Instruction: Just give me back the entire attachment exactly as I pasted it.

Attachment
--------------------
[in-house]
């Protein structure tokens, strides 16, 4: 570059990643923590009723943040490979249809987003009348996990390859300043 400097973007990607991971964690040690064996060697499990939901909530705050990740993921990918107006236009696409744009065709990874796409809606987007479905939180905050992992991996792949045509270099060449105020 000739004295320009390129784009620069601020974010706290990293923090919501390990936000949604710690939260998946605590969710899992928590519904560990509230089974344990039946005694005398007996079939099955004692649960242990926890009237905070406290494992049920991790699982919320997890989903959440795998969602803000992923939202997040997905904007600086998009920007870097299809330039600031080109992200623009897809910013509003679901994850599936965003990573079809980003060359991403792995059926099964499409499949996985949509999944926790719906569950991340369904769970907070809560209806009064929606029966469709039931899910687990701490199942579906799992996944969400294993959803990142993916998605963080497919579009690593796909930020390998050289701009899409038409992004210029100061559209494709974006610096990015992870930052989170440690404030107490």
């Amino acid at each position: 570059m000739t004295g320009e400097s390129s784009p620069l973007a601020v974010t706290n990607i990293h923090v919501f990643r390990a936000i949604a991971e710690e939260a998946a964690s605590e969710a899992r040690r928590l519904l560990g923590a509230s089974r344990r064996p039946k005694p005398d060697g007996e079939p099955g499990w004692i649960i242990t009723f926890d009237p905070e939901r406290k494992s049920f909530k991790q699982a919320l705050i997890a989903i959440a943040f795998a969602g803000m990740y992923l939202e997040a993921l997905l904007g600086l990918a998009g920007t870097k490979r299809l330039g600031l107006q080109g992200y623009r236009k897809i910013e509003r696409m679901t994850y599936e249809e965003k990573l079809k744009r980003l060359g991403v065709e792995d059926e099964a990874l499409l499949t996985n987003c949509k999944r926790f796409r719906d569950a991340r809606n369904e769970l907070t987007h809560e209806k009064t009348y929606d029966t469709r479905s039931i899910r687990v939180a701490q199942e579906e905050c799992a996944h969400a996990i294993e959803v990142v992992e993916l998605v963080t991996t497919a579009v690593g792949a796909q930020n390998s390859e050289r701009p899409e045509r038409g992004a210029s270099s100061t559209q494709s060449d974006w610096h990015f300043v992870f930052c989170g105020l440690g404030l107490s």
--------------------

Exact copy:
[in-house]
């Protein structure tokens, strides 16, 4: 570059990643923590009723943040490979249809987003009348996990390859300043 400097973007990607991971964690040690064996060697499990939901909530705050990740993921990918107006236009696409744009065709990874796409809606987007479905939180905050992992991996792949045509270099060449105020 000739004295320009390129784009620069601020974010706290990293923090919501390990936000949604710690939260998946605590969710899992928590519904560990509230089974344990039946005694005398007996079939099955004692649960242990926890009237905070406290494992049920991790699982919320997890989903959440795998969602803000992923939202997040997905904007600086998009920007870097299809330039600031080109992200623009897809910013509003679901994850599936965003990573079809980003060359991403792995059926099964499409499949996985949509999944926790719906569950991340369904769970907070809560209806009064929606029966469709039931899910687990701490199942579906799992996944969400294993959803990142993916998605963080497919579009690593796909930020390998050289701009899409038409992004210029100061559209494709974006610096990015992870930052989170440690404030107490």
């Amino acid at each position: 570059m000739t004295g320009e400097s390129s784009p620069l973007a601020v974010t706290n990607i990293h923090v919501f990643r390990a936000i949604a991971e710690e939260a998946a964690s605590e969710a899992r040690r928590l519904l560990g923590a509230s089974r344990r064996p039946k005694p005398d060697g007996e079939p099955g499990w004692i649960i242990t009723f926890d009237p905070e939901r406290k494992s049920f909530k991790q699982a919320l705050i997890a989903i959440a943040f795998a969602g803000m990740y992923l939202e997040a993921l997905l904007g600086l990918a998009g920007t870097k490979r299809l330039g600031l107006q080109g992200y623009r236009k897809i910013e509003r696409m679901t994850y599936e249809e965003k990573l079809k744009r980003l060359g991403v065709e792995d059926e099964a990874l499409l499949t996985n987003c949509k999944r926790f796409r719906d569950a991340r809606n369904e769970l907070t987007h809560e209806k009064t009348y929606d029966t469709r479905s039931i899910r687990v939180a701490q199942e579906e905050c799992a996944h969400a996990i294993e959803v990142v992992e993916l998605v963080t991996t497919a579009v690593g792949a796909q930020n390998s390859e050289r701009p899409e045509r038409g992004a210029s270099s100061t559209q494709s060449d974006w610096h990015f300043v992870f930052c989170g105020l440690g404030l107490s």